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Applications of Nuclear Resonant Scattering to Further Our Understanding of Earth’s Interior


Zhang, Dongzhou (2015) Applications of Nuclear Resonant Scattering to Further Our Understanding of Earth’s Interior. Dissertation (Ph.D.), California Institute of Technology. doi:10.7907/Z9SQ8XD5.


The elastic and the thermodynamic properties of minerals under extreme P-T conditions are of general importance to the geodynamic modeling and the interpretation of seismic-wave observations. An accurate laboratory determination of these properties provides constraints to determine the composition and temperature of Earth's interior. In this thesis, I focus on the application of nuclear resonant scattering, an advanced synchrotron based spectroscopic technique, to further our understanding of candidate materials in Earth's interior. Specific examples include enstatite, which is an abundant mineral in the mantle, and iron-nickel alloy, which is believed to be the major component of the core. Our nuclear resonant scattering experiments is complemented with other synchrotron based techniques, such as diffraction.

Nuclear resonant scattering is capable of detecting subtle changes in the mineral's hyperfine parameters, and can therefore be sensitive to the transitions occurring in minerals under pressure. For example, we explore the site-specific hyperfine behavior of iron in a 57Fe-enriched powdered enstatite sample using nuclear resonant scattering and diamond-anvil cells in two independent experiments. The (Mg0.980Fe0.020(5) )(Mg0.760Fe0.240)Si2O6 sample is pressurized up to 36 GPa at ambient temperature. In one experiment, NaCl is used as the pressure-transmitting medium, and in the other experiment, Ne surround the sample. Analyses of both data sets reveal a change in the trend or discontinuity in the hyperfine parameters around 10 GPa, indicative of a structural transformation in enstatite. However, the detailed behaviors of the iron sites with pressure appear to depend on the local stress conditions provided by the different pressure media.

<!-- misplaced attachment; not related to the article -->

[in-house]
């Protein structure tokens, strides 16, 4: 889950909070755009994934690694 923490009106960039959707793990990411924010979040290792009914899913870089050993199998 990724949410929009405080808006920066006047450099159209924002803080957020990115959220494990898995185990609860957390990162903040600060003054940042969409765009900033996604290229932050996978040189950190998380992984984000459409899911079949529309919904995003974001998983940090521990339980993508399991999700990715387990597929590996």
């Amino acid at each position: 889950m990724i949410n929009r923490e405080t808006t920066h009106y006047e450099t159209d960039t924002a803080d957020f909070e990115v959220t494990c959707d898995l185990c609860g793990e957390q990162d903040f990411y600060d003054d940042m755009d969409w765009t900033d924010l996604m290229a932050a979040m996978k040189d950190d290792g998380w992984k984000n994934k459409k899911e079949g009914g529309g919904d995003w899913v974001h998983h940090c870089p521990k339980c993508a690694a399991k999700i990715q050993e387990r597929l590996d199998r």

Nuclear resonant scattering is also used to measure the elastic properties of iron-bearing enstatite at high pressures. The behavior of synthetic powdered 57Fe-enriched (Mg0.980Fe0.020(5) )(Mg0.760Fe0.240)Si2O6 is explored by X-ray diffraction (XRD) and nuclear resonance inelastic X-ray scattering (NRIXS). The Pbca-structured enstatite sample is compressed in fine pressure increments for our XRD measurements. One structural transition between 10.1 and 12.2 GPa is identified from the XRD data. The XRD reflections observed for the high-pressure phase are best matched with space group P21/c. The partial phonon density of states (DOS) is derived from the raw NRIXS data up to 17 GPa, and from the low-energy region of the DOS, the Debye sound velocity is determined. We use the equation of state determined from XRD and Debye sound velocity to compute the isotropic compressional and shear wave velocities of enstatite at different pressures. We combine density-functional theory with nuclear resonant scattering to understand the local site symmetry of the Fe atoms in our sample. We compare our experimental results with seismic observations to understand large lateral variations in shear wave velocities in the upper mantle.